# unambiguous grammar but it's not LR(1)

I have following grammar:

$$A \to a A a \mid \varepsilon$$

This grammar is not ambiguous because it has no more than one parse tree from the any sentence generated by this grammar, but there is a shift-reduce conflict in LR(1) on this grammar.

Why does there exist an conflict even though it is not ambiguous grammar?

• Unambiguous context-free grammar are not necessarily LR(1), but I'd like to know why you think this one is not. – AProgrammer Apr 28 '17 at 8:02
• Here's a clue: A -> e | A a a – Pseudonym Apr 28 '17 at 8:13

All $LR(1)$ grammars -- indeed, all $LR(k)$ grammars -- are unambiguous, by definition. But the converse is not true: the fact that a grammar is unambiguous does not say anything about whether it can be parsed with an $LR(k)$ parser.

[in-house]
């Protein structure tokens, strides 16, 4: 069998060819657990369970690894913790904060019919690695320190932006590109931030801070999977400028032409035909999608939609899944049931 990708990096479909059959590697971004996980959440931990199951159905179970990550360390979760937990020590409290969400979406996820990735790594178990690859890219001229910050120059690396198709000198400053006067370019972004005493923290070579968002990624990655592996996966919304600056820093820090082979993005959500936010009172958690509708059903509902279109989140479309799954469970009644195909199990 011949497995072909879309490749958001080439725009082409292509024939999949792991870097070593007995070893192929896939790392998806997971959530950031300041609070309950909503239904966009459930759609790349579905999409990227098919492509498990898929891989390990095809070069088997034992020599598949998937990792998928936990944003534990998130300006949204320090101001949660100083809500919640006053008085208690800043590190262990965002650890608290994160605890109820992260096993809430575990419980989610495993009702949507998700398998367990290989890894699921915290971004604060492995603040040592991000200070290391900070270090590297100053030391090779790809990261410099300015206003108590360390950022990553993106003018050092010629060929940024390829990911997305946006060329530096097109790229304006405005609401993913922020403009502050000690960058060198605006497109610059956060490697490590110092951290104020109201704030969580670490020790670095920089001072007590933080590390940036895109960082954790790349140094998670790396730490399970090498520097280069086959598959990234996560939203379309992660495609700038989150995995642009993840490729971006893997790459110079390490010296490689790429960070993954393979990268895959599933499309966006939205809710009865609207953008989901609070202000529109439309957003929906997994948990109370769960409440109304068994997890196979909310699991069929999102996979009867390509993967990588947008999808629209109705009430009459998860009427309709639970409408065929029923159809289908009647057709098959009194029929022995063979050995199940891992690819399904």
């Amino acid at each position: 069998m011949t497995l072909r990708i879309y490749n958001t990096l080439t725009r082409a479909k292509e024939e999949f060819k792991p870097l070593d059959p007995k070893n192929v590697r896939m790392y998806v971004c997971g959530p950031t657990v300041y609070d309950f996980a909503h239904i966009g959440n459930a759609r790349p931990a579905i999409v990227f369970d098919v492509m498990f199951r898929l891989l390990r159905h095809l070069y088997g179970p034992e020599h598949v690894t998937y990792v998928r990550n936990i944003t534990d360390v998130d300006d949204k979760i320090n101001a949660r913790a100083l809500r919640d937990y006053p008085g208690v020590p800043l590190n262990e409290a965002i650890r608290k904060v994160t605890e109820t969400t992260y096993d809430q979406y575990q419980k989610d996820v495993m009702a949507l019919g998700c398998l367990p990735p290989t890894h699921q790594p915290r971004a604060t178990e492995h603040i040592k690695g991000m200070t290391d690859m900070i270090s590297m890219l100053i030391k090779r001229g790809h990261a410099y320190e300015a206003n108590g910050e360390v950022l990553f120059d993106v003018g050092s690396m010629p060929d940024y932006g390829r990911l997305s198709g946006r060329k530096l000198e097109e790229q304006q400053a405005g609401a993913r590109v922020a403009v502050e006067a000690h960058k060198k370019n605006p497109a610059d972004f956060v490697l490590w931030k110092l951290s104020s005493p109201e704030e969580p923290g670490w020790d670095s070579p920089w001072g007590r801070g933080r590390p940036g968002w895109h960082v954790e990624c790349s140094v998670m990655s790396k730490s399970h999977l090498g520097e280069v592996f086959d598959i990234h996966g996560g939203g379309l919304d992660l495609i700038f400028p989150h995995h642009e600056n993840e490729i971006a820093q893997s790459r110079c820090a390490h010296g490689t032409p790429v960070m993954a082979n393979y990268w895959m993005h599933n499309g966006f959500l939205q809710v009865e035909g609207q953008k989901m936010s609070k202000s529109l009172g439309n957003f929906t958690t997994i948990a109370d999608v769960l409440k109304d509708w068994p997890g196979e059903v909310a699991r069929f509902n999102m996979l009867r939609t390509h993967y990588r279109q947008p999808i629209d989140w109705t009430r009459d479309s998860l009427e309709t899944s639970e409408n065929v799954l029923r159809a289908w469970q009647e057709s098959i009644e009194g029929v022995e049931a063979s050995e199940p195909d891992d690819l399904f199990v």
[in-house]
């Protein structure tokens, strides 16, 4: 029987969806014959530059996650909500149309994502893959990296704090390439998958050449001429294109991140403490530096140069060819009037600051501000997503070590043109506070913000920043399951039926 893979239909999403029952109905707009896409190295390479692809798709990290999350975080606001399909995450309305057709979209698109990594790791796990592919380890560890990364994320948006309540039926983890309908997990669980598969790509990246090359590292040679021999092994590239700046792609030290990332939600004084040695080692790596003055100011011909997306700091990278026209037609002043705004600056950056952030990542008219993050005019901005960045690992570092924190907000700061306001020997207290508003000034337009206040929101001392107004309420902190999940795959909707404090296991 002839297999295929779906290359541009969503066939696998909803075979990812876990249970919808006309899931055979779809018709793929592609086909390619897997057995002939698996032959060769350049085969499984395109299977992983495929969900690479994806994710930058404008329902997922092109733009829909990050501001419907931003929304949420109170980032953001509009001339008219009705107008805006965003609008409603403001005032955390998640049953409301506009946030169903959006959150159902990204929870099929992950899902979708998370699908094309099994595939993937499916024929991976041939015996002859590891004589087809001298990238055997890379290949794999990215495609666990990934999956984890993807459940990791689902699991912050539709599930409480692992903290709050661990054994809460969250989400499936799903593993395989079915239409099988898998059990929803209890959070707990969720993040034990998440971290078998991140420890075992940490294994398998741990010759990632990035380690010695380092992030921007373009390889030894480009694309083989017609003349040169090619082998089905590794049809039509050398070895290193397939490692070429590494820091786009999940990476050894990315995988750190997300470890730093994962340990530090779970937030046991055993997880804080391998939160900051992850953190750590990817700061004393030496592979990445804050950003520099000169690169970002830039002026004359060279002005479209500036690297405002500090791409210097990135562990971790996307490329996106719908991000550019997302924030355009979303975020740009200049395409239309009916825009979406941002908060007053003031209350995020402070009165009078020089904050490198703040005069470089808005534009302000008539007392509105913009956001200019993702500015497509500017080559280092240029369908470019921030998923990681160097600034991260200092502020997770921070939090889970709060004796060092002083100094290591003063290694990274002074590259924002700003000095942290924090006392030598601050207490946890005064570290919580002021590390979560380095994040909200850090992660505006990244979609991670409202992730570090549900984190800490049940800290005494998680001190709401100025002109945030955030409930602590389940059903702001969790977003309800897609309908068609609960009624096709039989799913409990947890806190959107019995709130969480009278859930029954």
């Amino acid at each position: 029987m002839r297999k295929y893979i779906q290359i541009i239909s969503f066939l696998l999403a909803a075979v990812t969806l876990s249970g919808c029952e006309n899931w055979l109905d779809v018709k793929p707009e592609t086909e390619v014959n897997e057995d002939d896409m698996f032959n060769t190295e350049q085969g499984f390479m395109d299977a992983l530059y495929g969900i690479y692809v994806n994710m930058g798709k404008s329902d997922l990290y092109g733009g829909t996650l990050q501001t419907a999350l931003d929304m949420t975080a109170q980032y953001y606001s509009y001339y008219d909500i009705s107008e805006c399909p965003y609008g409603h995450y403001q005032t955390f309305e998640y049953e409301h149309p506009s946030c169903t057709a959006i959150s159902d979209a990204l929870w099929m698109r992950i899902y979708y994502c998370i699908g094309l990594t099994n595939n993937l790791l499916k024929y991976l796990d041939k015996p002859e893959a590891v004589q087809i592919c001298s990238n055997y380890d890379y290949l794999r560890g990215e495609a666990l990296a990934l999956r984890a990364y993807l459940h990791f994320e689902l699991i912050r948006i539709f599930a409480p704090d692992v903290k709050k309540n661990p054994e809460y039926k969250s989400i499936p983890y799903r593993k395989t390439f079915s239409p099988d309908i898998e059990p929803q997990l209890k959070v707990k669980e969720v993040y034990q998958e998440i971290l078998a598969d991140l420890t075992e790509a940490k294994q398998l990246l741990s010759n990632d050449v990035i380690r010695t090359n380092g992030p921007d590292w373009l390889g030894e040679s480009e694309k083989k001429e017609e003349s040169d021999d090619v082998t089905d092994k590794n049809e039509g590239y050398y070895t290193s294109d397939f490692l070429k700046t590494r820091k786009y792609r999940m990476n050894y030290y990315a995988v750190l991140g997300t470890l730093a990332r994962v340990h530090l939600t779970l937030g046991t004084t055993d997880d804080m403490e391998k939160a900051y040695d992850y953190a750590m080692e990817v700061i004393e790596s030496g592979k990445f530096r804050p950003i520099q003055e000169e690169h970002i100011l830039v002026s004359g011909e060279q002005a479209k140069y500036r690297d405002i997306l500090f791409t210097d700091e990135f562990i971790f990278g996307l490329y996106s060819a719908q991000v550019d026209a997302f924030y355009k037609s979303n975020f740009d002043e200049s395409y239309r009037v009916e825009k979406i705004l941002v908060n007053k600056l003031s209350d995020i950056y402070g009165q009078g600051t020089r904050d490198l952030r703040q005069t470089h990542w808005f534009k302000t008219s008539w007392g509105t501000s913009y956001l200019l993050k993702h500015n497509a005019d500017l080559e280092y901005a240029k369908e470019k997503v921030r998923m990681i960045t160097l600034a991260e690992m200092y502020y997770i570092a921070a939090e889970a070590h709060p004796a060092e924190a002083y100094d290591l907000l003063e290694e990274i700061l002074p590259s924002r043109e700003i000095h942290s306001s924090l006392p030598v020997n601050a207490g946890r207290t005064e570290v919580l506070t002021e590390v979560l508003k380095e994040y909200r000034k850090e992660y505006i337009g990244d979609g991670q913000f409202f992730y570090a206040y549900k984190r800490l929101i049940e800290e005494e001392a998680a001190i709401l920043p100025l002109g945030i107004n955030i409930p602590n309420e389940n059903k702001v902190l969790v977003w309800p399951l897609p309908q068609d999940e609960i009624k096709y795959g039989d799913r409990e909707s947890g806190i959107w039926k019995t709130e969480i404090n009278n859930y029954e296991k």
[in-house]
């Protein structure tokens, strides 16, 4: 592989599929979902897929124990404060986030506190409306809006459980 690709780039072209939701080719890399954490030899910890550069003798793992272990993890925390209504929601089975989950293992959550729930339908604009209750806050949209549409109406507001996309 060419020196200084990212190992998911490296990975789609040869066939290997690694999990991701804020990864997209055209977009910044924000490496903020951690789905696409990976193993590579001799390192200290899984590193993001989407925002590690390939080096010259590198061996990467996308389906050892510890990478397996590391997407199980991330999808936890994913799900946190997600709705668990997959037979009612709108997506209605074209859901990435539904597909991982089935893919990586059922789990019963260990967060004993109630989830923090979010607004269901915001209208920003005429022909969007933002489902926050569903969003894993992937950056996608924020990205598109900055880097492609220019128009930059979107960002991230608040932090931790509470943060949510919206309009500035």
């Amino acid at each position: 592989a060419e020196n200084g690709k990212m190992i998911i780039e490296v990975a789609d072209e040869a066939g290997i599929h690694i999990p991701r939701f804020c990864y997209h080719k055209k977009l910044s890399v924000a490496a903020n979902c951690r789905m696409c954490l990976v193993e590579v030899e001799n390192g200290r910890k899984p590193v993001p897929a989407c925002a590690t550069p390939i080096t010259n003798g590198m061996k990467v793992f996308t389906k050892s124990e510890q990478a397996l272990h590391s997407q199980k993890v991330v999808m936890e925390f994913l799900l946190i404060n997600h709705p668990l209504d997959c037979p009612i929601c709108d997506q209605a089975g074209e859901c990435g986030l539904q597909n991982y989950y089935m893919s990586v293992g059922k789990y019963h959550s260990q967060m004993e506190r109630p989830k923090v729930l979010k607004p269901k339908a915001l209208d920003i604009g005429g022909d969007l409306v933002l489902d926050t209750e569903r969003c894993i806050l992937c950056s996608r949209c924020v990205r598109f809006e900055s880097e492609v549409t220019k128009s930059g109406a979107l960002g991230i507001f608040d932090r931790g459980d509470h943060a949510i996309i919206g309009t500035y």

The grammar you present is not $LR(1)$, although the language itself is. (In fact, the language is regular: $(aa)^*$.) But that's not true for the language of even-length palindromes which has a rather similar unambiguous CFG:
\begin{align} S &\to \epsilon \\ S &\to a S a \\ S &\to b S b \end{align}
A context-free language is $LR(k)$ precisely if it is deterministic. For the outline of a proof of the non-determinism of the language of even-length palindromes, see: prove no DPDA accepts language of even-lengthed palindromes